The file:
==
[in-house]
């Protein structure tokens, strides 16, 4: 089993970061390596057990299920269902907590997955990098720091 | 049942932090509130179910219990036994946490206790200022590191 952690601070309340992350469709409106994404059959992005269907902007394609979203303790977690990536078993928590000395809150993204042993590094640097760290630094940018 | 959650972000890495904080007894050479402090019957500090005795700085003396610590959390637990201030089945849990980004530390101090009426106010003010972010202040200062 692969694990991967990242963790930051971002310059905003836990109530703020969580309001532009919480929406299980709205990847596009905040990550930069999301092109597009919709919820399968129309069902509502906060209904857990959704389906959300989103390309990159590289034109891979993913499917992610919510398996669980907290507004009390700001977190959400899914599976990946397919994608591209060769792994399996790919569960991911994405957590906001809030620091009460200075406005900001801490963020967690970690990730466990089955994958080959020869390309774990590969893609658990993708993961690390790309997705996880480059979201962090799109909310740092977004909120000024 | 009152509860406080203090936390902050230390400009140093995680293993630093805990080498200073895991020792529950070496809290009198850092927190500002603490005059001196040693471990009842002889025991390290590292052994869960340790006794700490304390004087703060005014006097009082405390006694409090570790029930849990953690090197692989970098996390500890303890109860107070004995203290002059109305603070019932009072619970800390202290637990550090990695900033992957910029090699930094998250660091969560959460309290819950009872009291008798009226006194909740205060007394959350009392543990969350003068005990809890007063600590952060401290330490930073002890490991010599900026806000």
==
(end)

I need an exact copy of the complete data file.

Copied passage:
[in-house]
């Protein structure tokens, strides 16, 4: 089993970061390596057990299920269902907590997955990098720091 | 049942932090509130179910219990036994946490206790200022590191 952690601070309340992350469709409106994404059959992005269907902007394609979203303790977690990536078993928590000395809150993204042993590094640097760290630094940018 | 959650972000890495904080007894050479402090019957500090005795700085003396610590959390637990201030089945849990980004530390101090009426106010003010972010202040200062 692969694990991967990242963790930051971002310059905003836990109530703020969580309001532009919480929406299980709205990847596009905040990550930069999301092109597009919709919820399968129309069902509502906060209904857990959704389906959300989103390309990159590289034109891979993913499917992610919510398996669980907290507004009390700001977190959400899914599976990946397919994608591209060769792994399996790919569960991911994405957590906001809030620091009460200075406005900001801490963020967690970690990730466990089955994958080959020869390309774990590969893609658990993708993961690390790309997705996880480059979201962090799109909310740092977004909120000024 | 009152509860406080203090936390902050230390400009140093995680293993630093805990080498200073895991020792529950070496809290009198850092927190500002603490005059001196040693471990009842002889025991390290590292052994869960340790006794700490304390004087703060005014006097009082405390006694409090570790029930849990953690090197692989970098996390500890303890109860107070004995203290002059109305603070019932009072619970800390202290637990550090990695900033992957910029090699930094998250660091969560959460309290819950009872009291008798009226006194909740205060007394959350009392543990969350003068005990809890007063600590952060401290330490930073002890490991010599900026806000």